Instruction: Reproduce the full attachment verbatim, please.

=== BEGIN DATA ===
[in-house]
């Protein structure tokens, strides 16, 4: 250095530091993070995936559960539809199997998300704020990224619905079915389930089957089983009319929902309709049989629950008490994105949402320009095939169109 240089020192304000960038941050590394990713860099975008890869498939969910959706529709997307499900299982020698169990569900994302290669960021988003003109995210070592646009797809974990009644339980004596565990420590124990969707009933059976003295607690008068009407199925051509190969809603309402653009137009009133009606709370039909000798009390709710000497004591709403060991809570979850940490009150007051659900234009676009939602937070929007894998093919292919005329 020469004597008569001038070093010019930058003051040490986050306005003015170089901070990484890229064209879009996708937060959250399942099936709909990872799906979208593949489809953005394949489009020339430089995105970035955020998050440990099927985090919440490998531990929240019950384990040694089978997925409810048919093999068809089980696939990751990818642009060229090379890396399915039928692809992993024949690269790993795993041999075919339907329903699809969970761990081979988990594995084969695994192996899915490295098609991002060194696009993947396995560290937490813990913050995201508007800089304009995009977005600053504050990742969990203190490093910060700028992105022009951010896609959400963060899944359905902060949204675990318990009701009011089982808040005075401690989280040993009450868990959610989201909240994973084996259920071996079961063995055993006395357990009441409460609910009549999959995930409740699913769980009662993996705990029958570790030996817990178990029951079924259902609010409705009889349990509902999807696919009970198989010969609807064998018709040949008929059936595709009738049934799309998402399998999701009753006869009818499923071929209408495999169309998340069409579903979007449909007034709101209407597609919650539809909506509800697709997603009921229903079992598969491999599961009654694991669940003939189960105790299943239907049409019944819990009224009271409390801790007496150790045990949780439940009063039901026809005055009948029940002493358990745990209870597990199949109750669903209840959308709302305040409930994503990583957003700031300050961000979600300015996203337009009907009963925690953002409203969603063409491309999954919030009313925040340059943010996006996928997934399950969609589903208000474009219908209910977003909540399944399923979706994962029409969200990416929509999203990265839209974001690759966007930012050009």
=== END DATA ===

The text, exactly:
[in-house]
């Protein structure tokens, strides 16, 4: 250095530091993070995936559960539809199997998300704020990224619905079915389930089957089983009319929902309709049989629950008490994105949402320009095939169109 240089020192304000960038941050590394990713860099975008890869498939969910959706529709997307499900299982020698169990569900994302290669960021988003003109995210070592646009797809974990009644339980004596565990420590124990969707009933059976003295607690008068009407199925051509190969809603309402653009137009009133009606709370039909000798009390709710000497004591709403060991809570979850940490009150007051659900234009676009939602937070929007894998093919292919005329 020469004597008569001038070093010019930058003051040490986050306005003015170089901070990484890229064209879009996708937060959250399942099936709909990872799906979208593949489809953005394949489009020339430089995105970035955020998050440990099927985090919440490998531990929240019950384990040694089978997925409810048919093999068809089980696939990751990818642009060229090379890396399915039928692809992993024949690269790993795993041999075919339907329903699809969970761990081979988990594995084969695994192996899915490295098609991002060194696009993947396995560290937490813990913050995201508007800089304009995009977005600053504050990742969990203190490093910060700028992105022009951010896609959400963060899944359905902060949204675990318990009701009011089982808040005075401690989280040993009450868990959610989201909240994973084996259920071996079961063995055993006395357990009441409460609910009549999959995930409740699913769980009662993996705990029958570790030996817990178990029951079924259902609010409705009889349990509902999807696919009970198989010969609807064998018709040949008929059936595709009738049934799309998402399998999701009753006869009818499923071929209408495999169309998340069409579903979007449909007034709101209407597609919650539809909506509800697709997603009921229903079992598969491999599961009654694991669940003939189960105790299943239907049409019944819990009224009271409390801790007496150790045990949780439940009063039901026809005055009948029940002493358990745990209870597990199949109750669903209840959308709302305040409930994503990583957003700031300050961000979600300015996203337009009907009963925690953002409203969603063409491309999954919030009313925040340059943010996006996928997934399950969609589903208000474009219908209910977003909540399944399923979706994962029409969200990416929509999203990265839209974001690759966007930012050009």